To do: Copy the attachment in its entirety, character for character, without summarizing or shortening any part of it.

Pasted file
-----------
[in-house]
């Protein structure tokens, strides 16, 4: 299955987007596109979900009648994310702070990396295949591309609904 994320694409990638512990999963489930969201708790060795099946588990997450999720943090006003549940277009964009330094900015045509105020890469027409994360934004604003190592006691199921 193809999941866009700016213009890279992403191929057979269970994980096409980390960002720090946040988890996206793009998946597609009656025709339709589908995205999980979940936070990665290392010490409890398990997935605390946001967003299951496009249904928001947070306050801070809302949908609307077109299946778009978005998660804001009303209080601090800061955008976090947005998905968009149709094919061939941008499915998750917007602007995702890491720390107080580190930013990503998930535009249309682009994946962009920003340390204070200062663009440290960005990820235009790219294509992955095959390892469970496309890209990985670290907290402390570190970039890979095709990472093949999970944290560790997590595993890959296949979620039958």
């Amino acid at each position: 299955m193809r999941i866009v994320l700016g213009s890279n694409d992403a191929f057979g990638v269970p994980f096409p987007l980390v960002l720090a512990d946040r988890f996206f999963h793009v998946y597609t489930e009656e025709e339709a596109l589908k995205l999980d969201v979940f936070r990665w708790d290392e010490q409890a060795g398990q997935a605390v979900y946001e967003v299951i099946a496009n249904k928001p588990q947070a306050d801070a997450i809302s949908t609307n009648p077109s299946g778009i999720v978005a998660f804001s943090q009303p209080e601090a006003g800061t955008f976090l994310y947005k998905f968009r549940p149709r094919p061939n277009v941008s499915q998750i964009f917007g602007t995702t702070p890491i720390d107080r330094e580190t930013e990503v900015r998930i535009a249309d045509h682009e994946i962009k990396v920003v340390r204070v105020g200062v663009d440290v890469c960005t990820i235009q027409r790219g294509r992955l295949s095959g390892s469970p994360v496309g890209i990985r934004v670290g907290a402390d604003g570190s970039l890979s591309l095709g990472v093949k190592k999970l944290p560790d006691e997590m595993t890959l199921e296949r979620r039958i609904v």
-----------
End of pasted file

[in-house]
């Protein structure tokens, strides 16, 4: 299955987007596109979900009648994310702070990396295949591309609904 994320694409990638512990999963489930969201708790060795099946588990997450999720943090006003549940277009964009330094900015045509105020890469027409994360934004604003190592006691199921 193809999941866009700016213009890279992403191929057979269970994980096409980390960002720090946040988890996206793009998946597609009656025709339709589908995205999980979940936070990665290392010490409890398990997935605390946001967003299951496009249904928001947070306050801070809302949908609307077109299946778009978005998660804001009303209080601090800061955008976090947005998905968009149709094919061939941008499915998750917007602007995702890491720390107080580190930013990503998930535009249309682009994946962009920003340390204070200062663009440290960005990820235009790219294509992955095959390892469970496309890209990985670290907290402390570190970039890979095709990472093949999970944290560790997590595993890959296949979620039958």
């Amino acid at each position: 299955m193809r999941i866009v994320l700016g213009s890279n694409d992403a191929f057979g990638v269970p994980f096409p987007l980390v960002l720090a512990d946040r988890f996206f999963h793009v998946y597609t489930e009656e025709e339709a596109l589908k995205l999980d969201v979940f936070r990665w708790d290392e010490q409890a060795g398990q997935a605390v979900y946001e967003v299951i099946a496009n249904k928001p588990q947070a306050d801070a997450i809302s949908t609307n009648p077109s299946g778009i999720v978005a998660f804001s943090q009303p209080e601090a006003g800061t955008f976090l994310y947005k998905f968009r549940p149709r094919p061939n277009v941008s499915q998750i964009f917007g602007t995702t702070p890491i720390d107080r330094e580190t930013e990503v900015r998930i535009a249309d045509h682009e994946i962009k990396v920003v340390r204070v105020g200062v663009d440290v890469c960005t990820i235009q027409r790219g294509r992955l295949s095959g390892s469970p994360v496309g890209i990985r934004v670290g907290a402390d604003g570190s970039l890979s591309l095709g990472v093949k190592k999970l944290p560790d006691e997590m595993t890959l199921e296949r979620r039958i609904v």